ACA, others require safe, healthy diets

Michelle Park

Detention Officer Troy Loomis of the Kent Police Department displays a typical prisoner meal ticket. Meals are provided by Mike’s Place Restuarant for a discounted price. “It’s better than other prison food, that’s for sure,” says Loomis. Prisoners are of

Credit: Andrew popik

The facility discontinued salmon patties three years ago. It ceased serving liver seven years ago.

It has four full-time chefs, and it creates orders the mouths will enjoy. As it turned out, salmon patties and liver dishes were not among those orders.

It’s not a restaurant, and it’s not a school cafeteria. It’s the Erie County Jail in Sandusky.

In addition to responding to its inmates’ preferences, the jail also follows the minimum standards set by the American Correctional Association, said jail administrator Scott Ickes. The association looks to ensure jails operate constitutionally.

The organization accredits those institutions that follow its standards, said Robert Verdeyen, the director of standards and accreditation for the association. In order to achieve accreditation, institutions need to meet 100 percent of the association’s mandatory life, health and safety issues and 90 percent of all other standards. Many institutions go beyond the standards.

The menu at the Trumbull County Jail, for example, exceeds the association’s minimum standards, said head cook Crystal Lapinski.

“We make everything mostly from scratch,” she said, noting that the kitchen’s homemade meals include casseroles, soups and burritos.

The kitchen also serves mineral-fortified juices, and sometimes white cake or cookies.

On average, feeding the inmates costs between $14,000 and $17,000 per month, Lapinski said.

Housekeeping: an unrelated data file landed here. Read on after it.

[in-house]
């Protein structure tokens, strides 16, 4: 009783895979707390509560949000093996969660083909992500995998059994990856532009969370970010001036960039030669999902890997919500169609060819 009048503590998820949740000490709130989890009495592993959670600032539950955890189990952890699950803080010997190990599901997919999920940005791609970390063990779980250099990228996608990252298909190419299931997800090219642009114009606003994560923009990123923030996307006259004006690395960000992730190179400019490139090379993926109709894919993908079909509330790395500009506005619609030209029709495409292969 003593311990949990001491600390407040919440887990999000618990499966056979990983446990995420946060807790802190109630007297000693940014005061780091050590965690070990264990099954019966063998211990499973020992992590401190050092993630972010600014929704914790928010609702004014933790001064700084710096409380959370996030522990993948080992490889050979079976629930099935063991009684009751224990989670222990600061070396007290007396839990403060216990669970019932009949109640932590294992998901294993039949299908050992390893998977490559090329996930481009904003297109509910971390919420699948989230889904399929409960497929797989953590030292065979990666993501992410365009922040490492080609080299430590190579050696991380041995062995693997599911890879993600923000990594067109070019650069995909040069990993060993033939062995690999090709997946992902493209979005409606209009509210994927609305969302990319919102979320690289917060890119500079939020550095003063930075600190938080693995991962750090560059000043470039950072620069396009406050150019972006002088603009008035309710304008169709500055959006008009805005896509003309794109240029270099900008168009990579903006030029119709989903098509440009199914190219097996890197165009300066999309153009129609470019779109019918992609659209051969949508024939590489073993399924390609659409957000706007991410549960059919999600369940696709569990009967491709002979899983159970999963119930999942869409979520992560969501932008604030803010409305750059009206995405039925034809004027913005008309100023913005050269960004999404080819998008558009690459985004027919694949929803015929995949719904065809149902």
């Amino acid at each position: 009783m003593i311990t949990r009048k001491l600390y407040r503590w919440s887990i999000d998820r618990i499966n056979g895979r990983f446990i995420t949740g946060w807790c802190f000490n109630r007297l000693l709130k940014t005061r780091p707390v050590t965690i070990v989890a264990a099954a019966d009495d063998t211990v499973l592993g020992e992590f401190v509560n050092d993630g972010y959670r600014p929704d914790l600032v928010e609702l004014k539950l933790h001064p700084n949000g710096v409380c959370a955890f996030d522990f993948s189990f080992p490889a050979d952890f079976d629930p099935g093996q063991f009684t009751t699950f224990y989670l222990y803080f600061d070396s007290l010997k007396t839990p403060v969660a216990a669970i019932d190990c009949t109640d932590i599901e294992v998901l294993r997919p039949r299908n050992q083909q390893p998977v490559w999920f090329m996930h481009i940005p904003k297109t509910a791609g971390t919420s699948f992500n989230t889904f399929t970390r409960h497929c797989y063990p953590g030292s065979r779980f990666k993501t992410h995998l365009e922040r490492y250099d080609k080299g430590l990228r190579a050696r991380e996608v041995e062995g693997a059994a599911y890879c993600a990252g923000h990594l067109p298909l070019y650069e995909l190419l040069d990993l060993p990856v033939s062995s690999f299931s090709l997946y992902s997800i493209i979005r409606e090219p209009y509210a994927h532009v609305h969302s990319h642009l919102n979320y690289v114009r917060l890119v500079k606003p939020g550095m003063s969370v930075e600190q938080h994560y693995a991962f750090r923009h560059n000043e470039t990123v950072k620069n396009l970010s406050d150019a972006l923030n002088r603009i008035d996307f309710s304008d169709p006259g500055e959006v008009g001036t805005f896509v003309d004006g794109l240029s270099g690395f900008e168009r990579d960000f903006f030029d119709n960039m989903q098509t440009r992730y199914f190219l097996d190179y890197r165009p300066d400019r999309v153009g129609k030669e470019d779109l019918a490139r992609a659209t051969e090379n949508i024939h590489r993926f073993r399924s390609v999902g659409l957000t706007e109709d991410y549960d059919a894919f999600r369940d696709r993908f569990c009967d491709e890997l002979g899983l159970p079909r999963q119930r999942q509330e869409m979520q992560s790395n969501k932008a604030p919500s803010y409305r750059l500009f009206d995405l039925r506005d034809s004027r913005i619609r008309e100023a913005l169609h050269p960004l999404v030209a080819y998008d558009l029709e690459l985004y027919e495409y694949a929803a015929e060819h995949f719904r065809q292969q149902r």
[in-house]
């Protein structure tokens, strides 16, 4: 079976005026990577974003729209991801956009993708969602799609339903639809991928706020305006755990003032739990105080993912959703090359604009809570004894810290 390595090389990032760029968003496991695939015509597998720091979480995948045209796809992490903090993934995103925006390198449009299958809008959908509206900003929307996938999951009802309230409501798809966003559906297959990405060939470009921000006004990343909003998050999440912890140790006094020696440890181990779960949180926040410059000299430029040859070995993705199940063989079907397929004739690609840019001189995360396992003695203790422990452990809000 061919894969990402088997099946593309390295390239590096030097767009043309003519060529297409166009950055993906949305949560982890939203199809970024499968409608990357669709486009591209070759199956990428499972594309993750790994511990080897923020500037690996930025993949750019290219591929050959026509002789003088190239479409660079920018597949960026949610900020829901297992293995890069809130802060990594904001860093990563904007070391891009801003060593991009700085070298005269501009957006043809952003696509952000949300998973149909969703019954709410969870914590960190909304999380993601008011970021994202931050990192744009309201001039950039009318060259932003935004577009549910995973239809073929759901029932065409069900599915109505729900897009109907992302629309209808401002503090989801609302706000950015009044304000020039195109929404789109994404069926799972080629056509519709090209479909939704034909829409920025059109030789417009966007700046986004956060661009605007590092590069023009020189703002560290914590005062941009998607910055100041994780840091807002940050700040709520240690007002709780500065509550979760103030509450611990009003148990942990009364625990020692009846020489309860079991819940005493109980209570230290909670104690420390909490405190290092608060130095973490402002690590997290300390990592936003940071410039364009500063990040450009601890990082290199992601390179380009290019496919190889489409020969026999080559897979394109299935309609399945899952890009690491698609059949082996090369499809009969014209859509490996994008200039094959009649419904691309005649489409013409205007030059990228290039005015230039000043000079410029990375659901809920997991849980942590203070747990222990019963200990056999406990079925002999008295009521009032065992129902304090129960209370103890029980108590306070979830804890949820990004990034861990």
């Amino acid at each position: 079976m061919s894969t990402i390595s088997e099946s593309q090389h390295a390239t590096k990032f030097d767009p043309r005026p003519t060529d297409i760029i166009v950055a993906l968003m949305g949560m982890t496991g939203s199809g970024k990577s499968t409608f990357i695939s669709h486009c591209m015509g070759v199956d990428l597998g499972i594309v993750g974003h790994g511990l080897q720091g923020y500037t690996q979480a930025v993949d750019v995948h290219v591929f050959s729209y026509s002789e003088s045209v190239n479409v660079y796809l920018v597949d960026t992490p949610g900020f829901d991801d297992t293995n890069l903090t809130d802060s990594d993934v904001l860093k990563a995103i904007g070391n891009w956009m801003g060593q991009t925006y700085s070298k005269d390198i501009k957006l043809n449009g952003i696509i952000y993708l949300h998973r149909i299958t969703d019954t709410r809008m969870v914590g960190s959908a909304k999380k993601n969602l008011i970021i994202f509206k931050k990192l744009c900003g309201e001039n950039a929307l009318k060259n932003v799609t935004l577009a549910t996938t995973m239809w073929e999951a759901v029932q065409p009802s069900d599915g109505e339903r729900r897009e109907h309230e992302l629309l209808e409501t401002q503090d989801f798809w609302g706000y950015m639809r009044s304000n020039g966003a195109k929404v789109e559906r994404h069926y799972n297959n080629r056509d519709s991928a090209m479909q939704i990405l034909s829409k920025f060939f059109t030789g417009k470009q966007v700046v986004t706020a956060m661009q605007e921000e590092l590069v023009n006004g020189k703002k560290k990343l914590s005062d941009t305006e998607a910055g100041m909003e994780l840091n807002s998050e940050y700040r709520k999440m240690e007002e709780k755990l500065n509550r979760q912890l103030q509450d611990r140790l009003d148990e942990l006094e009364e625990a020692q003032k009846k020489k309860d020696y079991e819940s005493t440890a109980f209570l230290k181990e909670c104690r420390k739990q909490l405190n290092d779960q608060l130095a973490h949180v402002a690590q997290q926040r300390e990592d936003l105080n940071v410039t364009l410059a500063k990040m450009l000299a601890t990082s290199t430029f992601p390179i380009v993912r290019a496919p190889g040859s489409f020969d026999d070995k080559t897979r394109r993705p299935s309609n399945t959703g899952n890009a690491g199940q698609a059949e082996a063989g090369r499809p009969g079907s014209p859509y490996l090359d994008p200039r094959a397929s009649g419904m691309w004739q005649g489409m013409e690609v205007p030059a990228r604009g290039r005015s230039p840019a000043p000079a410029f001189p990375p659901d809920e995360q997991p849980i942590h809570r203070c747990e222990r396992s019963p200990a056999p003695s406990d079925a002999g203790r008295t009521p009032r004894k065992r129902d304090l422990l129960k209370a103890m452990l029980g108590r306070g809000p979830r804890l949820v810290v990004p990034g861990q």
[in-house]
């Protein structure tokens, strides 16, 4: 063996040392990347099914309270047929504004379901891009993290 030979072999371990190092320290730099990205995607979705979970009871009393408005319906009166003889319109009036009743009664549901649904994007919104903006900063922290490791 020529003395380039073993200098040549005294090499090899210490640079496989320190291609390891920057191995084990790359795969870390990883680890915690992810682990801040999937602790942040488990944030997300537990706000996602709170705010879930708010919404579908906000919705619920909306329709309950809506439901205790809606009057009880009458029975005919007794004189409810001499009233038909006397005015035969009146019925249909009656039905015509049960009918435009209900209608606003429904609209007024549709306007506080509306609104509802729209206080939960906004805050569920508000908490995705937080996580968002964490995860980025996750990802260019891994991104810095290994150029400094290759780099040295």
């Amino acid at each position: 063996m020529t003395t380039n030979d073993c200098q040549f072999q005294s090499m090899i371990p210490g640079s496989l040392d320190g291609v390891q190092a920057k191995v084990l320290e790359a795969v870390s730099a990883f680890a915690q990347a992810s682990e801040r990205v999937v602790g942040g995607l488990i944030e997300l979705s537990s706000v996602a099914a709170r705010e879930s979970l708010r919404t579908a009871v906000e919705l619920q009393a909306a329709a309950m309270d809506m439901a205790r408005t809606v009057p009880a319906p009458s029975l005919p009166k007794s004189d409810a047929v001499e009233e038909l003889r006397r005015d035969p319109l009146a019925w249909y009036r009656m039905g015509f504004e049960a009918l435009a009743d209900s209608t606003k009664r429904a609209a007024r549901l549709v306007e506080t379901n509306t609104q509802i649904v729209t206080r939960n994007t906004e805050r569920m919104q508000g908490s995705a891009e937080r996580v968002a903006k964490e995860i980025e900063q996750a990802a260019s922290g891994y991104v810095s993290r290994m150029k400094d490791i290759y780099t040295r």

At Summit County Jail in Akron meals cost 96.4 cents each, support services administrator Marianne Sweeney said. The jail had 712 inmates as of March 10, but that number “changes constantly because they get released and they get new ones booked in.”

The jail, while not accredited by the association, is accredited by the National Commission on Correctional Health Care and also follows the minimum standards for jails in Ohio, Sweeney said. It contracts with a management company based in Louisiana.

That company produces menus that must be approved by dietitians.

While there are American Correctional Association-accredited jails in Ohio, 32 state prisons are supervised by another entity, said JoEllen Lyons, representative of the Ohio Department of Rehabilitation and Correction. The department’s published mission says it looks to ensure that its estimated 43,613 inmates — a number that is updated every Monday — are supervised in environments that are humane and secure. Currently, it costs $59.34 a day to care for each inmate in Ohio’s state prisons.

Each state prison has one of the department’s food service manuals on location, Lyons said. That manual is updated annually.

The Portage County Justice Center in Ravenna — where triple homicide suspect James Trimble currently resides — follows this manual and is accredited by the American Correctional Association, said Charles Logan, food service director of Aramark, the company that provides the meals there. Each inmate is provided three meals to meet a daily caloric intake of 2,600 calories. Some even consume evening snacks if they have special needs.

Some meals provided in the jail include chicken dishes and macaroni and cheese, Logan said, adding that his goal is to serve hot meals to inmates and to cover every food group.

“If you keep well-fed inmates, you have happy inmates,” he said. “The less complaints, the better.”

Contact public affairs reporter Michelle Park at [email protected].